The Due Diligence in Peer-to-Peer Lending Explained

February 17th, 2020
4 minutes read

Please note, this is a Guest Post written by Roxana Mohammadian-Molina, Chief Strategy Officer (CSO) at Blend Network.

With the increasing popularity of peer-to-peer platforms, due diligence has become an increasingly important topic for all those investors and would-be investors in such online platforms. So, how should would-be investors go about doing their due diligence not only on the platforms but also on the loans? Here, I provide a brief guide to due diligence.

First, I always like to say that ‘peer-to-peer is like a sandwich; what matters is what’s inside’. What do I mean by this? I believe peer-to-peer is just a tool that allows investors to get access to different types of deals. The deals that investors can get access to through peer-to-peer range from fully unsecured loans such as consumer loans, to semi-secured loans such as business loans (i.e. secured against company debenture or company assets) to loans fully secured against property (peer-to-peer property loans that are secured against first-charge on the property). Would-be investors will need to assess their own risk profile and risk appetite in order to decide what type of security they are comfortable with.

Peer-to-Peer is like a sandwich; what matters is what’s inside

Let us focus on what we believe is the most secure end of peer-to-peer lending, peer-to-peer property lending. The reason we believe peer-to-peer property lending is considered the most secure end of peer-to-peer lending is because peer-to-peer property loans will generally be secured against the underlying property.

5 Key Steps to Due Diligence in Peer-to-Peer Property Lending

Generally, we believe there are 5 key steps to the due diligence of peer-to-peer property loans. These are the 5 key steps that we follow at Blend Network:

  1. Meeting the borrower: We believe that eyes tell more than balance sheets. Therefore, it is a very important part of the lending process to meet the borrower in person. This allows our loan underwriters to assess the borrower’s experience and discuss their property project. As a result of this face to face meeting, our loan underwriters are able to get a good understanding of whether the borrower is able deliver the project. Our loan underwriters will look at factors such as the borrower’s experience and track record, the team’s experience and track record, similar projects they have done in the past, as well as their ability to deliver this project.
  2. Assessing the project: The loan underwriting process will also require a formal due diligence process. As part of this formal due diligence process, the loan underwriters will need to ensure that the project makes sense. The assessment of the loan’s viability should include factors such as local property market analysis, supply and demand analysis, understanding of the local rental market and assessment of local schools, hospital and other amenities. Many metrics will have to be analysed. Also, the borrower’s financials including his/her assets, liabilities and credit history will need to be assessed. This will enable the loan underwriters to get a detailed picture and assess the project viability.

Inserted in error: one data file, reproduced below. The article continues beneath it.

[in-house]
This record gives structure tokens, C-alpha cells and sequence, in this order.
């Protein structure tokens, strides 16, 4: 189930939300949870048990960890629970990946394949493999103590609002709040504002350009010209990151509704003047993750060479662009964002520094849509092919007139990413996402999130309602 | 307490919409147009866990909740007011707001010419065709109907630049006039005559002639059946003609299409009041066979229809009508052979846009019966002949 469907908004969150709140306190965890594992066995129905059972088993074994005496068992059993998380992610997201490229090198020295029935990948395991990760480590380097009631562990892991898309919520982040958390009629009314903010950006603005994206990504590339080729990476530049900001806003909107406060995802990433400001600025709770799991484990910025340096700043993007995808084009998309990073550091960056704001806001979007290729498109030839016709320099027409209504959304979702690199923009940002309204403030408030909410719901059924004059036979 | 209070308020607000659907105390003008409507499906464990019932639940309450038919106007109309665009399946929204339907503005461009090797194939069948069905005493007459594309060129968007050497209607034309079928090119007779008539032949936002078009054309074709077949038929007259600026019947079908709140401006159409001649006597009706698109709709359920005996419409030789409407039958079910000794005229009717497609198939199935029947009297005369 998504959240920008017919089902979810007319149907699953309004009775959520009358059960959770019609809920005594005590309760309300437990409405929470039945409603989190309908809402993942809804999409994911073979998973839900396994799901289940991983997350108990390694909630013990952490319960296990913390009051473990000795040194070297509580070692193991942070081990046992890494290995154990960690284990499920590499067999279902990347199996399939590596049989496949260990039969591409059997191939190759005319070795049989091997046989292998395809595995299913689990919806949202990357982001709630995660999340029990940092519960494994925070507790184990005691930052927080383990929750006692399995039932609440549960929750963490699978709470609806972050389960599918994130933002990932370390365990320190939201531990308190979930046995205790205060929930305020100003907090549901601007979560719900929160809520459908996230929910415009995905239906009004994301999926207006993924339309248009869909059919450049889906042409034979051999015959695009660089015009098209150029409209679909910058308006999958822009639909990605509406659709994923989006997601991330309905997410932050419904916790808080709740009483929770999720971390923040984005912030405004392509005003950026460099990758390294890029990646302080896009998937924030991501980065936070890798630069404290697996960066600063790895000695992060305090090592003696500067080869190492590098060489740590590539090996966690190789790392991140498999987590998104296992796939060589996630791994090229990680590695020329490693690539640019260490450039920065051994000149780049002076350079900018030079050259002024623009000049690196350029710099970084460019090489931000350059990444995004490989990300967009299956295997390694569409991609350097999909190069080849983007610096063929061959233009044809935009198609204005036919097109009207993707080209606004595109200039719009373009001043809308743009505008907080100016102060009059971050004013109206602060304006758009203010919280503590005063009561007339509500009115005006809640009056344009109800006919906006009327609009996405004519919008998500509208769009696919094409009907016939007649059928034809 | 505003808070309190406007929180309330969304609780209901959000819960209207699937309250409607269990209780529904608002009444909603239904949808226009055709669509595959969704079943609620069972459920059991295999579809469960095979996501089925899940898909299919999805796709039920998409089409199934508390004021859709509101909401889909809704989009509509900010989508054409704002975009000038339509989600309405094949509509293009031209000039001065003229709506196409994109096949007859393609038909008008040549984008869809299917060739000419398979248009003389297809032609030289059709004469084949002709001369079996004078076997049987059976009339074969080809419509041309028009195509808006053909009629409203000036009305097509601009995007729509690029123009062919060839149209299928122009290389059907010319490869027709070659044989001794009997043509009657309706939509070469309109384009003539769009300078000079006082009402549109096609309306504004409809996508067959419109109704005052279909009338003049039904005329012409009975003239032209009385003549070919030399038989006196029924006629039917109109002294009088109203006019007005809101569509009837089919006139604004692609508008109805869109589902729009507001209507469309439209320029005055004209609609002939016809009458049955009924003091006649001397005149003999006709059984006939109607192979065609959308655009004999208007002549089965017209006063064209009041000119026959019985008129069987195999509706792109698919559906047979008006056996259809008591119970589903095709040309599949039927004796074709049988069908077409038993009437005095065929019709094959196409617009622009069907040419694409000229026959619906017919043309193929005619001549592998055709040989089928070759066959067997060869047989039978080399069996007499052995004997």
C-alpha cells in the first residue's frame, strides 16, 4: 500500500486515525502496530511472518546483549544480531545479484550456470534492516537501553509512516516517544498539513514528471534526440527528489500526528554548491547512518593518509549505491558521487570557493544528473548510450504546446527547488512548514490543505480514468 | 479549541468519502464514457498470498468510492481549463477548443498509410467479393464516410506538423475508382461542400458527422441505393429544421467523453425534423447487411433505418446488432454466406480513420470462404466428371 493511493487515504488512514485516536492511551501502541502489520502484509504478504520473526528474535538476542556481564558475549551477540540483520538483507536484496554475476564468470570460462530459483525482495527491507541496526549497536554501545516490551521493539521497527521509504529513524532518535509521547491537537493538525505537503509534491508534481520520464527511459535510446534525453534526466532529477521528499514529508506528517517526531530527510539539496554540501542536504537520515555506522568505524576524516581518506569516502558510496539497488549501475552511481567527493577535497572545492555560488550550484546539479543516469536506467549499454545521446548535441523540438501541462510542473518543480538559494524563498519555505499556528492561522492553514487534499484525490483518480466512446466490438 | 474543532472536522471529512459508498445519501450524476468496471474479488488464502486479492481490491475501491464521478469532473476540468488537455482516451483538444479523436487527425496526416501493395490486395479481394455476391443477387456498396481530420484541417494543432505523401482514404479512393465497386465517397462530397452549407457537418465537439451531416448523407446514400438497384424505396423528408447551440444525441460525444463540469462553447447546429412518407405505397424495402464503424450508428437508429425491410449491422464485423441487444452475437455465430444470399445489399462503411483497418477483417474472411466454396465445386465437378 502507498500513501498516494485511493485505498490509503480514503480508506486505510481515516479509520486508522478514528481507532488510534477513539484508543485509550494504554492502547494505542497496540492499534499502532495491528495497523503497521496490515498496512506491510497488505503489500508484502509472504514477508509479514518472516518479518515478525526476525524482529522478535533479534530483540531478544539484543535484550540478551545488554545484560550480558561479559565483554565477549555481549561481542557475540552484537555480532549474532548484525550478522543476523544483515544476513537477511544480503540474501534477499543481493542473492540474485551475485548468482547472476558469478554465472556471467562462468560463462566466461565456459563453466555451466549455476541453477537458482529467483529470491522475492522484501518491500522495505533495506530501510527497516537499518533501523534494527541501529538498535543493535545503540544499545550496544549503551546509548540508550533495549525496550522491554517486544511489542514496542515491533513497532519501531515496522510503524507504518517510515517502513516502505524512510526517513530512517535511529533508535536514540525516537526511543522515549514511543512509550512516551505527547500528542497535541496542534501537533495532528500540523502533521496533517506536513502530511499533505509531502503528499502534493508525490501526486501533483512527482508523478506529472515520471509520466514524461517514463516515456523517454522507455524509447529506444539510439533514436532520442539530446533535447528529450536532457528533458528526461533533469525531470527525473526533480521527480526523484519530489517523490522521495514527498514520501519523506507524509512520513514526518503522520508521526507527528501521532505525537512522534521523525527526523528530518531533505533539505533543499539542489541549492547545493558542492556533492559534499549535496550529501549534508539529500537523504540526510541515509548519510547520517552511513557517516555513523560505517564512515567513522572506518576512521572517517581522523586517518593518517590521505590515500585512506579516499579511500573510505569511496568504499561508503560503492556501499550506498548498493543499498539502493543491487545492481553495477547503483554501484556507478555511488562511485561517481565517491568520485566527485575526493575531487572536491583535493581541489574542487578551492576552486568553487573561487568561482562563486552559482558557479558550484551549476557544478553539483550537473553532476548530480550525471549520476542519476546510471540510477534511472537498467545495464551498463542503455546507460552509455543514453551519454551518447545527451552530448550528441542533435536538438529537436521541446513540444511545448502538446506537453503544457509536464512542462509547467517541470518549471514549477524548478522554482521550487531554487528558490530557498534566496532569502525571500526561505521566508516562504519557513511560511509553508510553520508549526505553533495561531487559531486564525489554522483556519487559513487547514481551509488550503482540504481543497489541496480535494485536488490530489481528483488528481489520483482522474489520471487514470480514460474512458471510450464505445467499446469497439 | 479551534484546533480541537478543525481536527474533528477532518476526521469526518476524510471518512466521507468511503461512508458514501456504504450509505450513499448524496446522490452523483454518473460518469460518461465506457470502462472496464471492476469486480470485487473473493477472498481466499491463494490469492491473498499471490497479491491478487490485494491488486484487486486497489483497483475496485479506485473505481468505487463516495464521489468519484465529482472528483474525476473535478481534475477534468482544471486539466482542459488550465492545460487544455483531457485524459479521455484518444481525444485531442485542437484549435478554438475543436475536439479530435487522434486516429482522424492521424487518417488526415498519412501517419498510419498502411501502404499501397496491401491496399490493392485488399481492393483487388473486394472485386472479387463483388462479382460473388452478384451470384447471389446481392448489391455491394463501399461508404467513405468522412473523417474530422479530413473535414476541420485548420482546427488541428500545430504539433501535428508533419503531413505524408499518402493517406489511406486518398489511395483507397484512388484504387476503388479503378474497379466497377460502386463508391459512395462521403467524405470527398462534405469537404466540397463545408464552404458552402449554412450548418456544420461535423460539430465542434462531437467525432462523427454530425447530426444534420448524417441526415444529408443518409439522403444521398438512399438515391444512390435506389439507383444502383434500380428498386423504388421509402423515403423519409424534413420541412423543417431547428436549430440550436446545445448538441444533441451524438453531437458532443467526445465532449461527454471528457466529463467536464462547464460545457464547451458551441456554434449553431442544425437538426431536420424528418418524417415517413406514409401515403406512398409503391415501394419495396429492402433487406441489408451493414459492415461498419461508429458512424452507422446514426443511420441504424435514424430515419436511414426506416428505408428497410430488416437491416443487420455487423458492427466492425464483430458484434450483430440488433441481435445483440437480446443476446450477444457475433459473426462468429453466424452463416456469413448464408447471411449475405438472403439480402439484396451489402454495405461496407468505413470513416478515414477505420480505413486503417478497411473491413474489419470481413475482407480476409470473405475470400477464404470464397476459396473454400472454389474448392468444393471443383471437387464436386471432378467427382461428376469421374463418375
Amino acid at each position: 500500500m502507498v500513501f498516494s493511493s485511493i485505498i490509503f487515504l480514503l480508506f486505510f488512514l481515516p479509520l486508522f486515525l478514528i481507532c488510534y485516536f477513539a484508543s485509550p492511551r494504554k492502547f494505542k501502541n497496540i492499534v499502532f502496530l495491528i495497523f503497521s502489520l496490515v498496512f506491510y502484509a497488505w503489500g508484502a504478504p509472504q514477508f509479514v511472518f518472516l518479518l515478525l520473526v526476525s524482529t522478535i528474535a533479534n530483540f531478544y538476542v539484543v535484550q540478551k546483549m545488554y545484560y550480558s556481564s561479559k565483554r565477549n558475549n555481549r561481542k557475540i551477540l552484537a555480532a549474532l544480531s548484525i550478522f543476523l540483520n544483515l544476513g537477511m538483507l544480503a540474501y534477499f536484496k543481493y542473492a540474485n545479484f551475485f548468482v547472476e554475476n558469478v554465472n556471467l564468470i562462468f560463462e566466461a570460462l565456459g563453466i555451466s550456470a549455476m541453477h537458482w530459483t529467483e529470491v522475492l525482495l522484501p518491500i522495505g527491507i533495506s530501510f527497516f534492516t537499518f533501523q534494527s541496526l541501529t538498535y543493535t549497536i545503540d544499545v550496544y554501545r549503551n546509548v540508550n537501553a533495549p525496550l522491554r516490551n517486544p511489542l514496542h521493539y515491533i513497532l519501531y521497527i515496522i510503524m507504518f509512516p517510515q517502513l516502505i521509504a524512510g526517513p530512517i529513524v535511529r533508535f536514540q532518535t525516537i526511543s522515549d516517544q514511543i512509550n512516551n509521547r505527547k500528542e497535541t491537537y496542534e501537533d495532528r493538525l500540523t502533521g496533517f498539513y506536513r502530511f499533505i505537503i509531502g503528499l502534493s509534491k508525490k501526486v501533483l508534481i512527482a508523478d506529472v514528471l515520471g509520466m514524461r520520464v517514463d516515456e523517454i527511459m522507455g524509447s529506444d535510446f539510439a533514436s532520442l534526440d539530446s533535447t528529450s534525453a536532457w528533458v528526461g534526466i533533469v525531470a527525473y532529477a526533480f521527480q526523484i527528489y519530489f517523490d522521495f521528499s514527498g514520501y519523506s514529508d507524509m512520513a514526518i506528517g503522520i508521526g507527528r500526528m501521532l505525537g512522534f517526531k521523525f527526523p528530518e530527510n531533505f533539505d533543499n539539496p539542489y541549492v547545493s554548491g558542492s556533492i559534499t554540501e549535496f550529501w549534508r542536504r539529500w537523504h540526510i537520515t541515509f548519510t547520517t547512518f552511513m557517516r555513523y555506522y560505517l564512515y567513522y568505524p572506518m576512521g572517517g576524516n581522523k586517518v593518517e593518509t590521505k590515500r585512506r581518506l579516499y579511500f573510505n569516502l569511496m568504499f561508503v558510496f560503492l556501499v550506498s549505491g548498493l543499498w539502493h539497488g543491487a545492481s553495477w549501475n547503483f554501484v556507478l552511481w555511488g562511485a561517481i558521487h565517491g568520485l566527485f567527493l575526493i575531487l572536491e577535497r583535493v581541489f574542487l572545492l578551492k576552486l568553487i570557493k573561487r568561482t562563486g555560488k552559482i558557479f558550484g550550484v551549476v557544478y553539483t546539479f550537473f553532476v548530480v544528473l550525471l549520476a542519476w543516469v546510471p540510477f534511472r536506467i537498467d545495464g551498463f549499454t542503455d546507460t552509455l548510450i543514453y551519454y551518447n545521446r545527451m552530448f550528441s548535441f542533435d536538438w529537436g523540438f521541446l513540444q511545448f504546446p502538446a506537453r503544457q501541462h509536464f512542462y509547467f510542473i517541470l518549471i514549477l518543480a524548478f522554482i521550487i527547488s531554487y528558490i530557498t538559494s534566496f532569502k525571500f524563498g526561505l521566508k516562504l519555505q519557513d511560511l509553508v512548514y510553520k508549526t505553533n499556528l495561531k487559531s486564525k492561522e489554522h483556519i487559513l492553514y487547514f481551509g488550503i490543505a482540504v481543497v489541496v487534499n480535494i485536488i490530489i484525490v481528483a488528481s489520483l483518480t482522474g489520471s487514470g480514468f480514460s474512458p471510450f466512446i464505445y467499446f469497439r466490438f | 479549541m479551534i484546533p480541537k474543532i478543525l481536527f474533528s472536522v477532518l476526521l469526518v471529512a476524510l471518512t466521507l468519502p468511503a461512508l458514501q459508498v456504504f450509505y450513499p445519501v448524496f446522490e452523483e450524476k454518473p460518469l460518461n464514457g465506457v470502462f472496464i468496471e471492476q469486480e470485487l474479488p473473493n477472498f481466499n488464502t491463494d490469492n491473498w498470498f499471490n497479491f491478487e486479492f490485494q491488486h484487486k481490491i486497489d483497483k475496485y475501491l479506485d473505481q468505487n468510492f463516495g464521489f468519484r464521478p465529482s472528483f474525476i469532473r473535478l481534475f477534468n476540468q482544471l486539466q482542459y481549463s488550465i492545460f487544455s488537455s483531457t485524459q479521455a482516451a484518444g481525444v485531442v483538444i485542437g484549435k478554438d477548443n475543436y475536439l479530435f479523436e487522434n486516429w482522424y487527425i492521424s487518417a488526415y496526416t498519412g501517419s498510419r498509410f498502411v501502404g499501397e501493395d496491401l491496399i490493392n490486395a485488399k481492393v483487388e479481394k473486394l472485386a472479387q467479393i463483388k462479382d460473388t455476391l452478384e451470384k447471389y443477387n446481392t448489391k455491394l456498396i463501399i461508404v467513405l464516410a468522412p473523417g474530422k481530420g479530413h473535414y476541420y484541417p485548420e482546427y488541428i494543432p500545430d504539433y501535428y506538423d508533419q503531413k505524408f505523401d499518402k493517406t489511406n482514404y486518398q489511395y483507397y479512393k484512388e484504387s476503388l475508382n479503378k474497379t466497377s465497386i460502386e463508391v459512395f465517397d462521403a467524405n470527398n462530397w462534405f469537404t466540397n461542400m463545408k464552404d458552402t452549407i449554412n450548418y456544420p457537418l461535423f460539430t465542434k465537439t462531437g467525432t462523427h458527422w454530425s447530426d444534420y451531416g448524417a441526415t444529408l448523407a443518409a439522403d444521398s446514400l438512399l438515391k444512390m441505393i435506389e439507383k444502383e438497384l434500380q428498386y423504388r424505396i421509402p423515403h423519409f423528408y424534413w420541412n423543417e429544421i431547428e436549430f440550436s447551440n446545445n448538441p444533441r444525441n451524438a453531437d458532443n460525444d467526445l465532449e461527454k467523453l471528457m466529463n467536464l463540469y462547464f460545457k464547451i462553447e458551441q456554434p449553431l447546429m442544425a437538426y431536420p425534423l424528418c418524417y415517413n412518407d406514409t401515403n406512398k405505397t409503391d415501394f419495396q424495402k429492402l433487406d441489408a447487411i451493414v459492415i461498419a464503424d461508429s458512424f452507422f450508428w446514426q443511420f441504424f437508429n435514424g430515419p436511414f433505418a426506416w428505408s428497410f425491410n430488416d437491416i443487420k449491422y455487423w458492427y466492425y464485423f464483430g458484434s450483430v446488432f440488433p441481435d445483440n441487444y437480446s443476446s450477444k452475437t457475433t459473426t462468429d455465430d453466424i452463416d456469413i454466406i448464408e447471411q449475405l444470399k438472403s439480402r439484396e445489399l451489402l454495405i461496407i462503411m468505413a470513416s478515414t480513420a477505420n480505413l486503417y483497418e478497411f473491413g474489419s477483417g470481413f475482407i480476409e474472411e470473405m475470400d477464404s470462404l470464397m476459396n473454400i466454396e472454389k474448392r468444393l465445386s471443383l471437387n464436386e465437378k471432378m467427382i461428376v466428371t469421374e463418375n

3. Exit strategy: Lenders on peer-to-peer loans will obviously want to get repaid when the loan expires. Therefore, a key part of the due diligence is to understand how the borrower plans to repay lenders. In other words, the loan underwriters need to assess the exit strategy and be comfortable with how the borrower plans to repay the loan. The exit strategy may be selling the property or refinancing the loan with another lender. If the exit is to sell, the loan underwriters will need to carry out research on the local property market so that they are comfortable with the borrower’s ability to sell the property within the timeframe and within the price he/she is planning. If the exit is to refinance and hold the property, the loan underwriters will need to carry out research on the local rental market to ensure lenders are lending less than what the borrower can refinance at. In any case, a clear exit strategy always needs to be in place.
  4. Monitoring: Ongoing monitoring is a very important part of the loan origination process and due diligence. This is in order to ensure that the project is progressing as expected, and if there are any issues, these issues are spotted in time to address them.
  5. Releasing funds in tranches: If all funds are released to the borrower upfront, there are a number of risks to the lenders. First, there is a risk that the borrower will use the funds to finance another project that is running into trouble. Second, there is a risk the borrower wastes the money and doesn’t build as promised. Overall, if all the funds are released upfront, the lender will have less control over the project. This is why it is very important that funds are released in stages and a survey is carried out after each phase and before releasing the next tranche.

Those are the important steps we believe are key part of the due diligence process. At Blend Network we go through these steps in order to ensure that we only list loans that we truly believe in.

Different platforms will differ in their approach to due diligence. So, it is very important that investors and would-be investors do their own due diligence on which platform to use before deciding to lend on peer-to-peer loans. We believe that every investor and would-be investor needs to ensure that the platform they are using also goes through these steps.

Your capital is at risk if you lend to businesses. P2P lending is not covered by the Financial Services Compensation Scheme. Investments are illiquid (the inability to sell assets quickly or without substantial loss in value). Past performance is not a reliable indicator of future results.